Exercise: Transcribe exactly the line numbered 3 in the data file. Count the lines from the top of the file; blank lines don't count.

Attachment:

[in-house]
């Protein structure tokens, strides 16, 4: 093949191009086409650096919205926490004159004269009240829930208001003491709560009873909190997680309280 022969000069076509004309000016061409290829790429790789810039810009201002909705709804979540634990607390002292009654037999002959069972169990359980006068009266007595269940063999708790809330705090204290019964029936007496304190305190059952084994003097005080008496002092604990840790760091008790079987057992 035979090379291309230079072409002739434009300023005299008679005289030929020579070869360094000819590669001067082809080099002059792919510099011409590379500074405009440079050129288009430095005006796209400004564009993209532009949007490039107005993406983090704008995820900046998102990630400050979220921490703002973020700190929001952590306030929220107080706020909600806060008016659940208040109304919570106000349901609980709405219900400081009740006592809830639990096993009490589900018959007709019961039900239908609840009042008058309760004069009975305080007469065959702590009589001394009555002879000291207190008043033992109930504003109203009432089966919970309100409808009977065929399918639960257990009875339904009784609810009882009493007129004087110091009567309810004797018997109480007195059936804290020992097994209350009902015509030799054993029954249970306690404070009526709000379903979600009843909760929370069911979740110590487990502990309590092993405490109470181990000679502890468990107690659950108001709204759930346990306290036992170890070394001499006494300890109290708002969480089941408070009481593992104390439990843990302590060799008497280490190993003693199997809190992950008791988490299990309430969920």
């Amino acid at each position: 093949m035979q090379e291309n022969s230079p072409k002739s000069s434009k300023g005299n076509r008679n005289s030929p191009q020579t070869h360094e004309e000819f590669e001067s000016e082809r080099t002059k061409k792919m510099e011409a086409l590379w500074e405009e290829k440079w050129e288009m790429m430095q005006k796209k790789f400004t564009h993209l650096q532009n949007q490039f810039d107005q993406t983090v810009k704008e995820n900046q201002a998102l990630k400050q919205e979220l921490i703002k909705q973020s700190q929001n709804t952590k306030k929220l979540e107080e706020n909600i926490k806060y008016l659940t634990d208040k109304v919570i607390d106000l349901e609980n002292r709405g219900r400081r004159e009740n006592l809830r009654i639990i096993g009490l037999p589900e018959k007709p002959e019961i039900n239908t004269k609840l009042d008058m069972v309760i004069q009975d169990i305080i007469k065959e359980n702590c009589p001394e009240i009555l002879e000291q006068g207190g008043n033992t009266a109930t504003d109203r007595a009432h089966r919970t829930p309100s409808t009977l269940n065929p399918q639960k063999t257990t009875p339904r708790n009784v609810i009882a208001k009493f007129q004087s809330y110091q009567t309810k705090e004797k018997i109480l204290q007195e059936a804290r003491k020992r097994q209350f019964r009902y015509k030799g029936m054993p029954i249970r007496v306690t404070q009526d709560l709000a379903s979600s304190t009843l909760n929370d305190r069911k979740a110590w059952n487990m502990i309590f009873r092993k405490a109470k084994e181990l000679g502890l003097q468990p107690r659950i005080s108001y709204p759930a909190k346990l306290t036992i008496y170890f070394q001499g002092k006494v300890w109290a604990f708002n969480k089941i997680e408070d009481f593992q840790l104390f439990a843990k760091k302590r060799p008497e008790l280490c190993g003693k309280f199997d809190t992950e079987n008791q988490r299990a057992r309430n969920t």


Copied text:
């Amino acid at each position: 093949m035979q090379e291309n022969s230079p072409k002739s000069s434009k300023g005299n076509r008679n005289s030929p191009q020579t070869h360094e004309e000819f590669e001067s000016e082809r080099t002059k061409k792919m510099e011409a086409l590379w500074e405009e290829k440079w050129e288009m790429m430095q005006k796209k790789f400004t564009h993209l650096q532009n949007q490039f810039d107005q993406t983090v810009k704008e995820n900046q201002a998102l990630k400050q919205e979220l921490i703002k909705q973020s700190q929001n709804t952590k306030k929220l979540e107080e706020n909600i926490k806060y008016l659940t634990d208040k109304v919570i607390d106000l349901e609980n002292r709405g219900r400081r004159e009740n006592l809830r009654i639990i096993g009490l037999p589900e018959k007709p002959e019961i039900n239908t004269k609840l009042d008058m069972v309760i004069q009975d169990i305080i007469k065959e359980n702590c009589p001394e009240i009555l002879e000291q006068g207190g008043n033992t009266a109930t504003d109203r007595a009432h089966r919970t829930p309100s409808t009977l269940n065929p399918q639960k063999t257990t009875p339904r708790n009784v609810i009882a208001k009493f007129q004087s809330y110091q009567t309810k705090e004797k018997i109480l204290q007195e059936a804290r003491k020992r097994q209350f019964r009902y015509k030799g029936m054993p029954i249970r007496v306690t404070q009526d709560l709000a379903s979600s304190t009843l909760n929370d305190r069911k979740a110590w059952n487990m502990i309590f009873r092993k405490a109470k084994e181990l000679g502890l003097q468990p107690r659950i005080s108001y709204p759930a909190k346990l306290t036992i008496y170890f070394q001499g002092k006494v300890w109290a604990f708002n969480k089941i997680e408070d009481f593992q840790l104390f439990a843990k760091k302590r060799p008497e008790l280490c190993g003693k309280f199997d809190t992950e079987n008791q988490r299990a057992r309430n969920t």